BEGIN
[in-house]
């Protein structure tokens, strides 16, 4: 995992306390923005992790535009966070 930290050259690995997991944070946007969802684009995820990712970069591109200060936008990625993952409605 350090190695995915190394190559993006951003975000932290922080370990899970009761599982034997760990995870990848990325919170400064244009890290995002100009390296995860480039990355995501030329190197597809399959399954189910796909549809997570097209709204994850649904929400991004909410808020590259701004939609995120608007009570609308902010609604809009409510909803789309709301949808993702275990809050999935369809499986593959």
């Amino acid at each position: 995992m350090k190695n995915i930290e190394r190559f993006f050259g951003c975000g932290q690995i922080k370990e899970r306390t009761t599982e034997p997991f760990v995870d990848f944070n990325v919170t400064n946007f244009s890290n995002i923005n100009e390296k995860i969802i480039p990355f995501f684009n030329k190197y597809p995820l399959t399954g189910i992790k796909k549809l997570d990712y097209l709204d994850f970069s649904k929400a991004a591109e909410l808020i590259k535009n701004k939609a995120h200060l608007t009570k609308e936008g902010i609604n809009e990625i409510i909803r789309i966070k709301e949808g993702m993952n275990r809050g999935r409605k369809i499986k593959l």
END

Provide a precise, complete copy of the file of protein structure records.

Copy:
[in-house]
């Protein structure tokens, strides 16, 4: 995992306390923005992790535009966070 930290050259690995997991944070946007969802684009995820990712970069591109200060936008990625993952409605 350090190695995915190394190559993006951003975000932290922080370990899970009761599982034997760990995870990848990325919170400064244009890290995002100009390296995860480039990355995501030329190197597809399959399954189910796909549809997570097209709204994850649904929400991004909410808020590259701004939609995120608007009570609308902010609604809009409510909803789309709301949808993702275990809050999935369809499986593959």
């Amino acid at each position: 995992m350090k190695n995915i930290e190394r190559f993006f050259g951003c975000g932290q690995i922080k370990e899970r306390t009761t599982e034997p997991f760990v995870d990848f944070n990325v919170t400064n946007f244009s890290n995002i923005n100009e390296k995860i969802i480039p990355f995501f684009n030329k190197y597809p995820l399959t399954g189910i992790k796909k549809l997570d990712y097209l709204d994850f970069s649904k929400a991004a591109e909410l808020i590259k535009n701004k939609a995120h200060l608007t009570k609308e936008g902010i609604n809009e990625i409510i909803r789309i966070k709301e949808g993702m993952n275990r809050g999935r409605k369809i499986k593959l």